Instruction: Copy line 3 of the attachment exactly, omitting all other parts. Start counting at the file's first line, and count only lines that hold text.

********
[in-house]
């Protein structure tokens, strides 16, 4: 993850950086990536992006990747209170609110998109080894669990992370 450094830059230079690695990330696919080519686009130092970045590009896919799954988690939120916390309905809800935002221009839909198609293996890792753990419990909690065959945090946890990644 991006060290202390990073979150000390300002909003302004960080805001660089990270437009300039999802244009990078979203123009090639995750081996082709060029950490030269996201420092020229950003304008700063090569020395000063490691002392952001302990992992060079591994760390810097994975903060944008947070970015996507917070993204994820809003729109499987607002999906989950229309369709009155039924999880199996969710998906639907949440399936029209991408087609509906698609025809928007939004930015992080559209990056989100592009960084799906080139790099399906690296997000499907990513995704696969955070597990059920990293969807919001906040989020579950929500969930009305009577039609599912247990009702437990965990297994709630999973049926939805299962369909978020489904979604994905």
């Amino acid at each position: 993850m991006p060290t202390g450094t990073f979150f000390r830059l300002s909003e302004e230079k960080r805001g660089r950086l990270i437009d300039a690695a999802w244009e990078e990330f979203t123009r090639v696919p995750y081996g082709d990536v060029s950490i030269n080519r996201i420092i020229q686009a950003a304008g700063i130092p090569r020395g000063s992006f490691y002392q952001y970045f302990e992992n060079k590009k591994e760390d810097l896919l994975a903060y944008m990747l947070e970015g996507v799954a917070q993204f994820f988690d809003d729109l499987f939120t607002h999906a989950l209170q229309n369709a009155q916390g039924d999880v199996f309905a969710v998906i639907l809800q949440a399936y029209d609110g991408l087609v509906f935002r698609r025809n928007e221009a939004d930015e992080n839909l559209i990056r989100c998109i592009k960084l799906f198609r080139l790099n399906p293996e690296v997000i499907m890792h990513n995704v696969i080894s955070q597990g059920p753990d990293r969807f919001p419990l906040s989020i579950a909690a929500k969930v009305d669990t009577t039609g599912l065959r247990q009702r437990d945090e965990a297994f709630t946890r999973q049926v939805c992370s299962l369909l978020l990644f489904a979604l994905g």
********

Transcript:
């Amino acid at each position: 993850m991006p060290t202390g450094t990073f979150f000390r830059l300002s909003e302004e230079k960080r805001g660089r950086l990270i437009d300039a690695a999802w244009e990078e990330f979203t123009r090639v696919p995750y081996g082709d990536v060029s950490i030269n080519r996201i420092i020229q686009a950003a304008g700063i130092p090569r020395g000063s992006f490691y002392q952001y970045f302990e992992n060079k590009k591994e760390d810097l896919l994975a903060y944008m990747l947070e970015g996507v799954a917070q993204f994820f988690d809003d729109l499987f939120t607002h999906a989950l209170q229309n369709a009155q916390g039924d999880v199996f309905a969710v998906i639907l809800q949440a399936y029209d609110g991408l087609v509906f935002r698609r025809n928007e221009a939004d930015e992080n839909l559209i990056r989100c998109i592009k960084l799906f198609r080139l790099n399906p293996e690296v997000i499907m890792h990513n995704v696969i080894s955070q597990g059920p753990d990293r969807f919001p419990l906040s989020i579950a909690a929500k969930v009305d669990t009577t039609g599912l065959r247990q009702r437990d945090e965990a297994f709630t946890r999973q049926v939805c992370s299962l369909l978020l990644f489904a979604l994905g």